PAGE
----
There are precious few good things to say about being raised Catholic, but if nothing else I'm glad I was not raised in one of the religions that believe ancient religious texts to be literally true. To have to believe – and to be repeatedly taught by parents and authority figures – that the Bible is a true, historically accurate document would, I imagine, leave one with a skewed sense of the line separating fact and fiction. I distinctly recall being about four years old, hearing the story of Noah's Ark, and thinking, "No fuckin' way, man. How big was this boat? How'd they get every animal on the other continents? What did they eat?" And when a story has enough obvious holes in it that small children roll their eyes, its literal truth is going to be a tough sell.
The good thing is, when I pointed out that the story makes no sense my dad explained to me the concept of allegory. While the tale might not be exactly what happened, it captures the essence of some historical event and teaches us a lesson worth learning. Ah. OK. Then it made more sense. Had the conversation gone in another direction ("No, little Eddie, this IS exactly what happened, and you are not to question it") I'd be a very different person right now, I think.
In Catholic schools I always found the clergy to be refreshingly candid about key events in the Bible being historically dubious and essentially fables. Catholics won't budge an inch on dogma, but they won't try to tell you that, for example, the Biblical accounts of the nativity (Jesus's birth) stand up to scrutiny. At this time of year you're probably seeing numerous plastic, glowing depictions of little J-Money in a manger, being visited by wise men and whatnot. Have you ever really thought about how nonsensical that story is? Leave aside the virgin birth part, even, and the story is still holier than the boxer shorts I no longer have to throw out now that my wife left me.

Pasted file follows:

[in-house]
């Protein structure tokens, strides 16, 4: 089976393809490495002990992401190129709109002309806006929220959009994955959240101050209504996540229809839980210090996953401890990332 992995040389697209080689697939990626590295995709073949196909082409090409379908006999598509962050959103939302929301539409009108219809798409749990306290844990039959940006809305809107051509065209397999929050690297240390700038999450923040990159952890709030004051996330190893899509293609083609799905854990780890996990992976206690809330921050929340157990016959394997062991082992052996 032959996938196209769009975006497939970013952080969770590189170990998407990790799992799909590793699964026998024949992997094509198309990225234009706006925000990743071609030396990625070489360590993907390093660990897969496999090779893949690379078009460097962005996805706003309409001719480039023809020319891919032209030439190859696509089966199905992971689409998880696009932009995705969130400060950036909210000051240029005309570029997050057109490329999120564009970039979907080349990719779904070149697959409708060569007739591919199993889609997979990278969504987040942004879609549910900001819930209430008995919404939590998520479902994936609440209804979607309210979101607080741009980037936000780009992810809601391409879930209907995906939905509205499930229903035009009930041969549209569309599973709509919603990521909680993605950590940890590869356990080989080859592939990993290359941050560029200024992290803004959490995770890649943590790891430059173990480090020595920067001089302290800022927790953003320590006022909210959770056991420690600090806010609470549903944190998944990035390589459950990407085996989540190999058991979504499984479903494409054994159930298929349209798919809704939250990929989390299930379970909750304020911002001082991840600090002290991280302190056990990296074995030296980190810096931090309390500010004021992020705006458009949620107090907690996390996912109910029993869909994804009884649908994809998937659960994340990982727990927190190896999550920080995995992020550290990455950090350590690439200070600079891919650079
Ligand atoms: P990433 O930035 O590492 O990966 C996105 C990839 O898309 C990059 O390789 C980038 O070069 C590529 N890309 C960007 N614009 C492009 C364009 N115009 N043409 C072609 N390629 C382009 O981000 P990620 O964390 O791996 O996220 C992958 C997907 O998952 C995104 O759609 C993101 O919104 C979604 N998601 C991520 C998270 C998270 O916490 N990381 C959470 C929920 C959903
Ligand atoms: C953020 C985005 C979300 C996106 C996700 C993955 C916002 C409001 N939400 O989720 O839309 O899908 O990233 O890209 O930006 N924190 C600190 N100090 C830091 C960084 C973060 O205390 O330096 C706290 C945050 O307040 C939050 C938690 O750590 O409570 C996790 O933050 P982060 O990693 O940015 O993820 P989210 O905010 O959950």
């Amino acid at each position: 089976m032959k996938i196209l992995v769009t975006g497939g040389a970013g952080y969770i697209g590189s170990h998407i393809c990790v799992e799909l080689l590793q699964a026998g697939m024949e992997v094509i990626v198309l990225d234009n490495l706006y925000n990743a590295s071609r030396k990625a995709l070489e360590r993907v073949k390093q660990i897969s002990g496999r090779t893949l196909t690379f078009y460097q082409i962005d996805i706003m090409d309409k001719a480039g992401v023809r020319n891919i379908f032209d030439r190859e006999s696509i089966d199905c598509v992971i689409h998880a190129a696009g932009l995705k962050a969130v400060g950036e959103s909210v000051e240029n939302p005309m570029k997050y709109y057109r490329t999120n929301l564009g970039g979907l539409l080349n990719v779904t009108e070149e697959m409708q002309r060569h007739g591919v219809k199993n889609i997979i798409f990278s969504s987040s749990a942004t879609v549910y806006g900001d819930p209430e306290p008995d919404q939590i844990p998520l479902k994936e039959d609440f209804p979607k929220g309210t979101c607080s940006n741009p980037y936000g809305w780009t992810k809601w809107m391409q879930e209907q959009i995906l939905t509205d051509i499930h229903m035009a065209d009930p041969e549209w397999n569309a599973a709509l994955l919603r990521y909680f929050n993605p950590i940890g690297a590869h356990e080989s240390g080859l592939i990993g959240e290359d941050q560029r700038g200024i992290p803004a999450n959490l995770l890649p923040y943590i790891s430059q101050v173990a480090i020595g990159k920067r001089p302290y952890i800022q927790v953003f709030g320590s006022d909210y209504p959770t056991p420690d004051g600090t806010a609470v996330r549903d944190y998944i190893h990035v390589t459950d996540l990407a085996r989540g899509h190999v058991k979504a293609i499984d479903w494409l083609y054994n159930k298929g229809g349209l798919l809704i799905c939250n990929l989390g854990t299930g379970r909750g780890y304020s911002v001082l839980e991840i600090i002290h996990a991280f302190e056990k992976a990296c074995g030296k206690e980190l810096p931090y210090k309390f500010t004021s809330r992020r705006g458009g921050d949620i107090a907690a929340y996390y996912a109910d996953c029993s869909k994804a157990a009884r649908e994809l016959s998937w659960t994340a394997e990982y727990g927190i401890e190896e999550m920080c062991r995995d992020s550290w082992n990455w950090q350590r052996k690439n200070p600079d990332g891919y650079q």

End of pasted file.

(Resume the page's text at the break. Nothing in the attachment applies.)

1. Why would Joseph and Mary return to Bethlehem for a census? What kind of census would make everyone in the Roman Empire pack up and go back to their place of birth, even though they no longer live there?
2. The Gospels offer two different but equally ridiculous explanations of how Jesus is a descendant of King David through his father, despite the fact that Jesus is not actually related to Joseph by blood.
3. How did the Magi/Kings/Wise Men/whatever show up at precisely the right moment on their journey of hundreds of miles "following a star"?
4. Why December 25? Our calendar didn't even exist yet.
The answers are quite simple. He was ham-handedly "related" to David and born in Bethlehem because – surprise, surprise – the prophecies stated that the Messiah would be related to David and born in Bethlehem. The Wise Men is just a narrative flourish, and December 25th was chosen to coincide with the winter solstice (Dec. 21/22, but Christmas day drifted over time due to changes in the Julian and Gregorian calendars).
This does not bother most Christians; they are comfortable admitting that the details of the story – the facts – are not relevant; the larger truth represented by the story is what counts. If telling this little Nativity fable is or was useful in convincing people of that truth (Jesus is the son of God and the Messiah), then so be it. The facts are subservient to the message.
This mindset is quite common and it's one of the major reasons that we talk over and past one another about so many topics these days, especially regarding politics. Half of us say, "Wait a minute, these numbers don't add up" and we can't wrap our mind around the fact that the other half of us don't care whether or not they do. Who cares if the numbers add up, the underlying belief is still valid. This struck me repeatedly throughout the campaign, especially with Romney. What the candidate says, and how frequently his statements contradict themselves and change, is not really important. What matters is the ideology he represents. Tell the proles whatever will satisfy them; it's OK to lie, exaggerate, or embellish to convince them of the greater ideological truth. If some funny math, half-true examples, and fabricated anecdotes help people believe that tax cuts stimulate the economy, then all the better. So what if the details don't add up as long as the message gets across.
This is just a theory on my part, but it goes a long way toward explaining why people are able to hold strong political beliefs and be unfazed when you point out that their facts are all wrong. Facts aren't important when you're in the business of converting the heathens to the word of the Lord.